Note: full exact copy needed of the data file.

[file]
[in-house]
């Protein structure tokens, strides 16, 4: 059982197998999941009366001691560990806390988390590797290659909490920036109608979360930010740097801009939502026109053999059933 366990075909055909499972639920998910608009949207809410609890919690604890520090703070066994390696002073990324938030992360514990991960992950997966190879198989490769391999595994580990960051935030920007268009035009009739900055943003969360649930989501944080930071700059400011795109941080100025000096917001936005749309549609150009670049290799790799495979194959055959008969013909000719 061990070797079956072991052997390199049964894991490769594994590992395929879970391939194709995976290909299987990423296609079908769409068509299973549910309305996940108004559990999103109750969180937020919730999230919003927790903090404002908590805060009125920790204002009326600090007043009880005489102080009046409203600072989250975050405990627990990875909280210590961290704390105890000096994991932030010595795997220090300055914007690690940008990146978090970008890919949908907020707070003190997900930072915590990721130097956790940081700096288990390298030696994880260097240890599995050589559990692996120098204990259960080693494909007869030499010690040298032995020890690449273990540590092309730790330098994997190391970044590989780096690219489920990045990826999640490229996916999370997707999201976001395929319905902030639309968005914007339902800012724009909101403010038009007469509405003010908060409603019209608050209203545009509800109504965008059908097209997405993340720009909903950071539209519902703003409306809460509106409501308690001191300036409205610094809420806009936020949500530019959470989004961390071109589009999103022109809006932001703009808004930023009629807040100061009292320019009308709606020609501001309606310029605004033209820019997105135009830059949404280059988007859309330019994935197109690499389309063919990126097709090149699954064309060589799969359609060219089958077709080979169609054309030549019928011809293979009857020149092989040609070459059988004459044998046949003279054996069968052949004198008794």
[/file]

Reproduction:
[in-house]
């Protein structure tokens, strides 16, 4: 059982197998999941009366001691560990806390988390590797290659909490920036109608979360930010740097801009939502026109053999059933 366990075909055909499972639920998910608009949207809410609890919690604890520090703070066994390696002073990324938030992360514990991960992950997966190879198989490769391999595994580990960051935030920007268009035009009739900055943003969360649930989501944080930071700059400011795109941080100025000096917001936005749309549609150009670049290799790799495979194959055959008969013909000719 061990070797079956072991052997390199049964894991490769594994590992395929879970391939194709995976290909299987990423296609079908769409068509299973549910309305996940108004559990999103109750969180937020919730999230919003927790903090404002908590805060009125920790204002009326600090007043009880005489102080009046409203600072989250975050405990627990990875909280210590961290704390105890000096994991932030010595795997220090300055914007690690940008990146978090970008890919949908907020707070003190997900930072915590990721130097956790940081700096288990390298030696994880260097240890599995050589559990692996120098204990259960080693494909007869030499010690040298032995020890690449273990540590092309730790330098994997190391970044590989780096690219489920990045990826999640490229996916999370997707999201976001395929319905902030639309968005914007339902800012724009909101403010038009007469509405003010908060409603019209608050209203545009509800109504965008059908097209997405993340720009909903950071539209519902703003409306809460509106409501308690001191300036409205610094809420806009936020949500530019959470989004961390071109589009999103022109809006932001703009808004930023009629807040100061009292320019009308709606020609501001309606310029605004033209820019997105135009830059949404280059988007859309330019994935197109690499389309063919990126097709090149699954064309060589799969359609060219089958077709080979169609054309030549019928011809293979009857020149092989040609070459059988004459044998046949003279054996069968052949004198008794």